No, it's not that I'm lazy. It's that crawling around in the attic space is a lot more difficult for me now that it was years ago when I first installed the Box up there. It would also require at least one and probably two trips to the roof for which I would need to find a partner. It might even require a long-ladder climb up the side of the house. My muscles started aching just thinking about it.

But I made plans anyway.

Something I could do right away was to figure out how to protect the Box from the elements once it was up on the mast. It wasn't just a whim on my part. The SGC-237 manual recommends doing this. And having already seen what happened to Box-prime when it was flooded, I didn't need any more persuasion.

So, what would I need? First, a container. Second, mounting hardware. Okay, I started looking for sturdy plastic containers. What size did I need?

Hmmmm, just what were the Box's dimensions, anyway? I could look in the manual....

Or, I could climb in the attic and measure it. Foolish choice, really, but I would eventually have to make that trip anyway to remove the Box from the attic.

Okay, I would go ahead and do the attic-climb. To be totally honest, it was to ensure that I didn't procrastinate any further. Once the Box was down, I would have to get on with the rest of the project.

I knew this would be tough. I exercise, but just can't seem to build up muscle mass (fat, on the other hand, is easy). I'm older and more fragile. I break easily. So, I put on work clothes that covered as much of myself as possible. I donned work gloves. I put on knee pads and elbow pads. And to cap it off, I put on a helmet.

Access to the attic crawl space is via an opening in the ceiling of the hallway. The opening just has a slab of plasterboard covering it. I have to supply my own ladder. And the only one that (1) fit into the tight nook of hallway where the attic opening is located, and (2) is sturdy enough and will hold my weight, doesn't quite reach the opening itself. I have to climb up, move the plasterboard aside, then go as far up the ladder as I can. That will get my upper body into the attic. After that, I have to rely on my arms to hoist the rest of myself up.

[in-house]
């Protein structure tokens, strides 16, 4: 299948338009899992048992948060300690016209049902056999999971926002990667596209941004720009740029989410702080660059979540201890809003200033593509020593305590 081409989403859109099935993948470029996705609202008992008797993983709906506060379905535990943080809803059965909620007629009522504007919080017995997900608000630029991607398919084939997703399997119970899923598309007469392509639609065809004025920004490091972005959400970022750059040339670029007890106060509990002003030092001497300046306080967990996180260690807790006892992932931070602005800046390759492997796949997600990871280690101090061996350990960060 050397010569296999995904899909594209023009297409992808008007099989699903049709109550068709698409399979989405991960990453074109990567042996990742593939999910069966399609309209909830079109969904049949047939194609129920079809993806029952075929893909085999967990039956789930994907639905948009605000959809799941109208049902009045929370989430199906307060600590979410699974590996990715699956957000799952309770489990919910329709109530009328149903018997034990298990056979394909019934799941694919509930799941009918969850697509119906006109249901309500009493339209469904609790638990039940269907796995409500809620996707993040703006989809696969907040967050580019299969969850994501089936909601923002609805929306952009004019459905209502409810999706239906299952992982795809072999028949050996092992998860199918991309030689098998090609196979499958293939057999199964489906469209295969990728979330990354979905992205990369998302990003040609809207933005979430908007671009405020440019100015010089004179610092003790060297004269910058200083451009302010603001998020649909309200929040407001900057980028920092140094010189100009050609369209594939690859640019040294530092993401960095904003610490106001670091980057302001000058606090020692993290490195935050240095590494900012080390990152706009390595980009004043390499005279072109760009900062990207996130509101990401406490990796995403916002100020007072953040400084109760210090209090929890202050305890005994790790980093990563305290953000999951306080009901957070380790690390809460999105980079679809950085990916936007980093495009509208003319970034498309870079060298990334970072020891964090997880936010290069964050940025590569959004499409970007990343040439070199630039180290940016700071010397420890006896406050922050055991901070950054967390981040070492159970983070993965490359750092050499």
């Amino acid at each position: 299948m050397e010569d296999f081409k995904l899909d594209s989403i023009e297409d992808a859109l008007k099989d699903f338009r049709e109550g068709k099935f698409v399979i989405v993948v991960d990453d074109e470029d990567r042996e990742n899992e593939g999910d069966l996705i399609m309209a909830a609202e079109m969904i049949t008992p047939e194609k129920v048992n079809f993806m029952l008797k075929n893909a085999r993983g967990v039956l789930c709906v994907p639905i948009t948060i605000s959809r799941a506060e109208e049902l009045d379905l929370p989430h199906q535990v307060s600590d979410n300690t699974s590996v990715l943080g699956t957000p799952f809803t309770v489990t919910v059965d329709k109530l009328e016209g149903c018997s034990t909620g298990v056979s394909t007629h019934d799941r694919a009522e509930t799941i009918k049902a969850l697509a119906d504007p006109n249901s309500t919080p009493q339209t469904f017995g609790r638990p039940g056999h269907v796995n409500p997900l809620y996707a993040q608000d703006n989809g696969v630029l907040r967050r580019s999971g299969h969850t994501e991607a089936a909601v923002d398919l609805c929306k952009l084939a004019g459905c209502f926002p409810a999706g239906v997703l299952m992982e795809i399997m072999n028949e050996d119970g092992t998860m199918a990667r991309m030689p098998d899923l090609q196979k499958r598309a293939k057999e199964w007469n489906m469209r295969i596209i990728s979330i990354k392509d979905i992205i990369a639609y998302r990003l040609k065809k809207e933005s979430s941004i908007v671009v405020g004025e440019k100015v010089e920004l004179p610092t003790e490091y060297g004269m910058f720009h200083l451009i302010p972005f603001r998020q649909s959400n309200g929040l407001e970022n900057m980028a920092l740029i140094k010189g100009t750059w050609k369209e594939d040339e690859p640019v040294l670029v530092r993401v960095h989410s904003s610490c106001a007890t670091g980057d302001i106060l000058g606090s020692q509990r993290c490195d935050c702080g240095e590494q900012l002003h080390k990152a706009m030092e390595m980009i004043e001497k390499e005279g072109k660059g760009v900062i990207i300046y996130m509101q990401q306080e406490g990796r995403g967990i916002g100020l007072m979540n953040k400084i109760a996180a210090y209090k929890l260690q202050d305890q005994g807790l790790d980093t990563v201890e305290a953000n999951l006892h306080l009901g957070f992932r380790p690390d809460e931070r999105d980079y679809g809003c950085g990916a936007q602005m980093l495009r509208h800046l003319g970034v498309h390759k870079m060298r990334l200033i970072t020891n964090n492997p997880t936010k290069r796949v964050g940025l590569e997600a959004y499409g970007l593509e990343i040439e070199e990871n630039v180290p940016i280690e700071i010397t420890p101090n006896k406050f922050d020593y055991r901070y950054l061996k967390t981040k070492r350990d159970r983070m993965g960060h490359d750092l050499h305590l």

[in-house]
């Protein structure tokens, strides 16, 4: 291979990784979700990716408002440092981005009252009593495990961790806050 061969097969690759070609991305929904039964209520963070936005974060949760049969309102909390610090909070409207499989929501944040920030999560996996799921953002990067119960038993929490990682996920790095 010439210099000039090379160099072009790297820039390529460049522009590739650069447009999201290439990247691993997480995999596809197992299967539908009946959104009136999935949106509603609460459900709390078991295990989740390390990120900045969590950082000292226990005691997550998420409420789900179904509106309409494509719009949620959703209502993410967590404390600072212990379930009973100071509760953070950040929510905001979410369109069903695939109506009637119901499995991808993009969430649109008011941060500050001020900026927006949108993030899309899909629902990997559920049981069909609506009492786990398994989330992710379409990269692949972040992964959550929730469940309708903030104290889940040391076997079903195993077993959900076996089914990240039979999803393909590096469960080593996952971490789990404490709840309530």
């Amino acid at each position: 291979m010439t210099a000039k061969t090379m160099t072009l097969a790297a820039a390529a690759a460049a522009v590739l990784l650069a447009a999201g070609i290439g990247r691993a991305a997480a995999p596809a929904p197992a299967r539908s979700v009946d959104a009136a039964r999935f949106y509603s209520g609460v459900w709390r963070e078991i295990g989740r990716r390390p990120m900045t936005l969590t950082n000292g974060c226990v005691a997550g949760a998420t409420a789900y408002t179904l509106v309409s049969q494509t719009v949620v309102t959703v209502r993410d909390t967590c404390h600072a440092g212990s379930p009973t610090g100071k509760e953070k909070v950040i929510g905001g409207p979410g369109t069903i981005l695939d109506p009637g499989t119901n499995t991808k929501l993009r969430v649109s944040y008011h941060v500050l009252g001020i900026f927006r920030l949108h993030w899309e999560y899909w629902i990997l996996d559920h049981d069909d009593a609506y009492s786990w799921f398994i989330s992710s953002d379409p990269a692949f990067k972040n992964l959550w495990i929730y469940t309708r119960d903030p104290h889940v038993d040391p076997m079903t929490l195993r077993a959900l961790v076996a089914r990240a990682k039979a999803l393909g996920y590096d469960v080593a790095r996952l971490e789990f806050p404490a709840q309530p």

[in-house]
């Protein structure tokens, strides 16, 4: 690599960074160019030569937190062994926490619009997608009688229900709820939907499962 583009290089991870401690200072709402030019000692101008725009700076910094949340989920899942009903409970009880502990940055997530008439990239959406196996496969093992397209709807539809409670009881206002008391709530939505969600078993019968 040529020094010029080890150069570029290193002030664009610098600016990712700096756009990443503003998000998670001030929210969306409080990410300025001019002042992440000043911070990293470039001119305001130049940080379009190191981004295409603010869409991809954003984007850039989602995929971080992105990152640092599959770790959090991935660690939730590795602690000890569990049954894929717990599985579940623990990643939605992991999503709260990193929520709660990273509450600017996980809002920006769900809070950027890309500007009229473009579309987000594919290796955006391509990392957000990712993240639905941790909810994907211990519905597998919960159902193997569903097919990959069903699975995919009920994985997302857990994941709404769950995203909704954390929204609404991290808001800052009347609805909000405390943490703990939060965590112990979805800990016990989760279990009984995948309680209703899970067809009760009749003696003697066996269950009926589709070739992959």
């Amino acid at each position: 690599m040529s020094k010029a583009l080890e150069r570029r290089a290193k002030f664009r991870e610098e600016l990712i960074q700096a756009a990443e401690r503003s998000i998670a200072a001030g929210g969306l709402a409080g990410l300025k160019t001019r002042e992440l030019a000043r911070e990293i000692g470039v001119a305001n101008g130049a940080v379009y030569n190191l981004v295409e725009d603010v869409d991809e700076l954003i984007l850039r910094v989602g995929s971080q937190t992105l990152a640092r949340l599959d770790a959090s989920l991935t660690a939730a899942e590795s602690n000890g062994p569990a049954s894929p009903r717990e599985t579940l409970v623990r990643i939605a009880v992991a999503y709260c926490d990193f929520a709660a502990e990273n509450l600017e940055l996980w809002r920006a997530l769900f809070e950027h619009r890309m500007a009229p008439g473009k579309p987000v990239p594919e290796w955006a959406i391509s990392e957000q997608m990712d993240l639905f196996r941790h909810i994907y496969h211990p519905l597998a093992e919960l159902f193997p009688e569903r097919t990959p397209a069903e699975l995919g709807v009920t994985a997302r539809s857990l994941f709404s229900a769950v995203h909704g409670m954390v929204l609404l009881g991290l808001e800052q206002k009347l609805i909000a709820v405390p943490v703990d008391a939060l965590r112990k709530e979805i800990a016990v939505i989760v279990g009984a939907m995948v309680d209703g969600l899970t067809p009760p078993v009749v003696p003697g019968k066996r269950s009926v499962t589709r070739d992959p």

Electrical box for the SGC-237
An electrical box for the Box. It was delivered in two layers of boxes, literally a box in a box in a box.

That used to work. I didn't have quite as much luck this time though. It took me several tries before my arms realized that, yes, I really was serious. And boy, they let me know for days afterward just how unhappy they had been about it.

As soon as my entire body was in the crawl space I was glad that I'd decided to wear a helmet. It saved my head about a dozen times while I was up there. Scalp wounds are no fun.

Squirming around up there was pretty difficult as well. Parts of my body just weren't getting the message that all of me was supposed to be moving. So, with all my personal impediments, it was gratifying that the hardware itself gave me no trouble at all. I was able to disconnect and remove the Box fairly easily.

Once down (and rested), I examined the Box and realized that I could modify part of my plan. Instead of feeding the coax from the transceiver and the Box's control and power wires through the attic vent to the outside, the Box's own coax and control wires were long enough to reach back through the vent and reconnect. It would save wrapping a lot of weather-proofing tape around the outside connections.

But it will require another trip to the attic.

Nevertheless, Part One was done. The Box was down.

I spent a while on the Internet finding and ordering a plastic electrical box (small 'b') that would hold the Box. I also ordered brackets to connect the box (small 'b') to the antenna mast. It helps when you know the dimensions of everything.

That's where the project stands right now. The next step: Getting the Box into the box.